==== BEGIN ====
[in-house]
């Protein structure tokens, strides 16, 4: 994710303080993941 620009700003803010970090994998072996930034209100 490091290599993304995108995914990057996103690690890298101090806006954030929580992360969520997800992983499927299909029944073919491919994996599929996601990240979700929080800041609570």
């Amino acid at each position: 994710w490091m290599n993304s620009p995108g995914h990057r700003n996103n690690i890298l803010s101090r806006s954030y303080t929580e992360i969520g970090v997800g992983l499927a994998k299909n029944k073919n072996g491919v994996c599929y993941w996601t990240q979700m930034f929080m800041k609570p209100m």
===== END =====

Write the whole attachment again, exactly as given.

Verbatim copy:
[in-house]
């Protein structure tokens, strides 16, 4: 994710303080993941 620009700003803010970090994998072996930034209100 490091290599993304995108995914990057996103690690890298101090806006954030929580992360969520997800992983499927299909029944073919491919994996599929996601990240979700929080800041609570």
């Amino acid at each position: 994710w490091m290599n993304s620009p995108g995914h990057r700003n996103n690690i890298l803010s101090r806006s954030y303080t929580e992360i969520g970090v997800g992983l499927a994998k299909n029944k073919n072996g491919v994996c599929y993941w996601t990240q979700m930034f929080m800041k609570p209100m």